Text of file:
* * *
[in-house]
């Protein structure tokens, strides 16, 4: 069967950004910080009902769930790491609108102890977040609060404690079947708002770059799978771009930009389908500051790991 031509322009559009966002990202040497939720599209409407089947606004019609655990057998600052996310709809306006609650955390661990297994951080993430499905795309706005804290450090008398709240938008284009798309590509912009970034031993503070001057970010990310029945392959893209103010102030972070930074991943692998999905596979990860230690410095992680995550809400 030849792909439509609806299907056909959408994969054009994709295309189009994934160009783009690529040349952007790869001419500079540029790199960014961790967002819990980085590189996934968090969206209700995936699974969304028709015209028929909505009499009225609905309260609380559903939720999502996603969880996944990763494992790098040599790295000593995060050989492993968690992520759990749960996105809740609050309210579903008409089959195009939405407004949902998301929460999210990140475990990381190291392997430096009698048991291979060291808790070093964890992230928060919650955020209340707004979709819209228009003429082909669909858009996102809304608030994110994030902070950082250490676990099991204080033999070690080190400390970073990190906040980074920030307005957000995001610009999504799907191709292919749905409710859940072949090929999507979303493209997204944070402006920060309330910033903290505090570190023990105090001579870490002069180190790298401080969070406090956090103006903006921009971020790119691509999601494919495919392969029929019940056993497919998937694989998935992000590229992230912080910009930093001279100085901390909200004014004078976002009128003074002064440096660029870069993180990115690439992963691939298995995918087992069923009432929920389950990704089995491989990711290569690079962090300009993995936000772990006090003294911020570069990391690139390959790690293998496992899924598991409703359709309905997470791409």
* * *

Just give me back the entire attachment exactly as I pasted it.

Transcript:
[in-house]
């Protein structure tokens, strides 16, 4: 069967950004910080009902769930790491609108102890977040609060404690079947708002770059799978771009930009389908500051790991 031509322009559009966002990202040497939720599209409407089947606004019609655990057998600052996310709809306006609650955390661990297994951080993430499905795309706005804290450090008398709240938008284009798309590509912009970034031993503070001057970010990310029945392959893209103010102030972070930074991943692998999905596979990860230690410095992680995550809400 030849792909439509609806299907056909959408994969054009994709295309189009994934160009783009690529040349952007790869001419500079540029790199960014961790967002819990980085590189996934968090969206209700995936699974969304028709015209028929909505009499009225609905309260609380559903939720999502996603969880996944990763494992790098040599790295000593995060050989492993968690992520759990749960996105809740609050309210579903008409089959195009939405407004949902998301929460999210990140475990990381190291392997430096009698048991291979060291808790070093964890992230928060919650955020209340707004979709819209228009003429082909669909858009996102809304608030994110994030902070950082250490676990099991204080033999070690080190400390970073990190906040980074920030307005957000995001610009999504799907191709292919749905409710859940072949090929999507979303493209997204944070402006920060309330910033903290505090570190023990105090001579870490002069180190790298401080969070406090956090103006903006921009971020790119691509999601494919495919392969029929019940056993497919998937694989998935992000590229992230912080910009930093001279100085901390909200004014004078976002009128003074002064440096660029870069993180990115690439992963691939298995995918087992069923009432929920389950990704089995491989990711290569690079962090300009993995936000772990006090003294911020570069990391690139390959790690293998496992899924598991409703359709309905997470791409």